Finding direction

When I began learning about autism, I simply felt a huge relief to finally understand so much of my past, how it happened and why. In looking at events from the past, mostly unsuccessful interactions with other people, which caused emotional and sometimes physical pain, fear, and frustration, I was able to see how autism prevented me from understanding them, and them from understanding me. That was incredibly overwhelming, changing my understanding of everything in my world, and shifting it to a new perspective. I am still taking “baby steps” in my understanding and am continually amazed at how deeply entwined autism features are in all of my life, every part!

I have decided that for those of us who are older,( lets just draw an arbitrary line at chronological age 60), it is much more difficult. Many, if not most of us, have had no idea about our autism and have lived our lives as social outcasts, believing that what was happening to us was somehow our fault. We were faulty because we didn’t ‘get it’ and couldn’t do things that seemed to come so easily to others. We have been the nerds, the weirdos, the socially unacceptable geeks, the “odd ducks” and often also the brilliant and quirky genius sitting at the back of the room and coming up with solutions to problems that escape others. We have often been mocked, bullied, ostracized, belittled, and we carry the pain of not knowing why with us. Depression is frequently experienced by autistic folk, is it any wonder why? Anxiety seems almost universal among autistic people. If I kept doing things wrong, and being punished or criticized, but never knowing how to fix what I am told is wrong, is it any wonder I am ( we are) anxious? I am going to record my thoughts, feelings, and struggles as I go forward from self discovery of my autism, to trying to find somebody who will recognize the true diagnosis of the old lady with autism.

It would not matter to me if I stayed with self diagnosis, because I am quite satisfied with understanding within myself, and finally knowing the answer to almost every one of those “why” questions I had for most of my life. Here is the thing, though. I wish with all my heart that others who are still struggling and hurting deeply because they do not have the secret word: autism…. could be helped. In society today, one’s credibility depends on documentation… you must be certified by others… to drive a car, to act in many professions ( physician, lawyer, weather forecaster, engineer, ok- you get it) . If I want to be my best as an advocate for autistic people who are undiscovered and hurting needlessly, I can’t go out in the public sphere and say “Listen to me, I think I might have autism, and I want to tell you about it.” can I? You can imagine the response, can’t you? But if I say, ” I am autistic, I have been diagnosed as autistic, and I might be able to tell you a few things about it” I have that credibility… the socially acknowledged experts have pronounced me autistic. I have a certificate! No rolled eyes, no sighs, snickers, and shaking heads, it is there, proven; I have that paper that gives me credibility. My search for credibility has begun. This is an ongoing story.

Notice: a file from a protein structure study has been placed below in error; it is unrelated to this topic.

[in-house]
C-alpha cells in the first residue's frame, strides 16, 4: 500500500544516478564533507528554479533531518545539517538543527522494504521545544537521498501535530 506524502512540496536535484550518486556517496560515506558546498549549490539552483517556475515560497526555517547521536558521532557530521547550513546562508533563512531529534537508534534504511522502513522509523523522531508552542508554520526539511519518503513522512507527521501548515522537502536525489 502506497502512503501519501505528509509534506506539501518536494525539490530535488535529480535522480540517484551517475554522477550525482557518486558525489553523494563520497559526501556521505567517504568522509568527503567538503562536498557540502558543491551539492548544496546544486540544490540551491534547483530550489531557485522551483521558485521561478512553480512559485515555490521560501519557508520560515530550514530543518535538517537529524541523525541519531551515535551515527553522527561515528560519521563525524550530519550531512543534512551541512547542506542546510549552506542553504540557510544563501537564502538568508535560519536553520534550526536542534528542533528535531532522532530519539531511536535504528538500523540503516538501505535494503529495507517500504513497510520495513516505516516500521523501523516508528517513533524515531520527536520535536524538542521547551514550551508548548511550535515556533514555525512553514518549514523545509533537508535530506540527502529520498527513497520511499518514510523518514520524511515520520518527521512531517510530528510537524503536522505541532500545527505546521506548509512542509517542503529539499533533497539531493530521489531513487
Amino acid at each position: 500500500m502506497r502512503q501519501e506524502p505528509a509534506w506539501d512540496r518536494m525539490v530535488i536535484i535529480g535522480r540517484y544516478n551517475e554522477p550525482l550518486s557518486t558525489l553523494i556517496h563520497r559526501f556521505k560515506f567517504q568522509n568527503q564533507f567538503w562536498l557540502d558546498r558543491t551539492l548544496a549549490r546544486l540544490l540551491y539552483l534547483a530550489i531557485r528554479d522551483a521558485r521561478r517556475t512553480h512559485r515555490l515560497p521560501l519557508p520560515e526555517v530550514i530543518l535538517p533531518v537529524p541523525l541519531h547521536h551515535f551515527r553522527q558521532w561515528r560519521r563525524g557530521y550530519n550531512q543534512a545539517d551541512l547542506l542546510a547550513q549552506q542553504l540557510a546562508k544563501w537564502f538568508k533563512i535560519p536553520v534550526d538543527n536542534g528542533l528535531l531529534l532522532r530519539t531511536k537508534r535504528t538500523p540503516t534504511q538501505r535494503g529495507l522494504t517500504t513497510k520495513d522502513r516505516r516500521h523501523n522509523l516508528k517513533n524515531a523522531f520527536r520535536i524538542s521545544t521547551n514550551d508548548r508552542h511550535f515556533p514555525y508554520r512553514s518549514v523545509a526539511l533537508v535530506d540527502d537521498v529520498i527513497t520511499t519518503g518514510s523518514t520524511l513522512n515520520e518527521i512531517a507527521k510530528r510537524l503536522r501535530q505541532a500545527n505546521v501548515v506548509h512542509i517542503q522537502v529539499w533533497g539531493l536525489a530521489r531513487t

3 thoughts on “Finding direction

  1. I’m not sure that being “officially” autistic, having a paper that says so is of too much value. Of course, that depends on how you plan to go about reaching out to others. What just occurred to me, in fact, is that perhaps getting an official diagnosis feeds into social expectations and strengthens the power of those who are entitled to give out those papers, particularly in defining us. Just a thought, but even within a few seconds, I can see how complex an issue it is. A good subject for one of my blog posts, eventually.

    Getting back to helping others, I tend to think that if you’ve spent your life managing on your own, then knowledge, and guidance in self-analysis, might be more what’s important than official recognition or whatever can be defined as support. The DSM sets out three levels of support, but doesn’t entertain the idea that some people don’t need support, or would prefer not to have it. (I can do it myself, mother!)

    Admittedly, a lot of people who define themselves as autistic do it based on one or two characteristics, and very often on characteristics that aren’t even part of the official definition. So anyone writing about it with the intention of informing others needs to be very open about their own characteristics, and make it clear that they own the whole range


  2. Thank you. I am working through this and trying to see the best way to go, according to what i want to accomplish. It is all very new to me because i have only self diagnosed about a year ago. (spent about a year and a half studying and learning the facts about autism before i decided “for sure”. There will definitely be blogs about what life was like before (as a child, an adult, and as an old lady) and after my self diagnosis, as well as reports continuing on my attempt to get an official diagnosis. I appreciate your observations and input!


  3. I did the same – a couple of years of reading and studying before I was absolutely sure, because I’m right on the edge in many ways.


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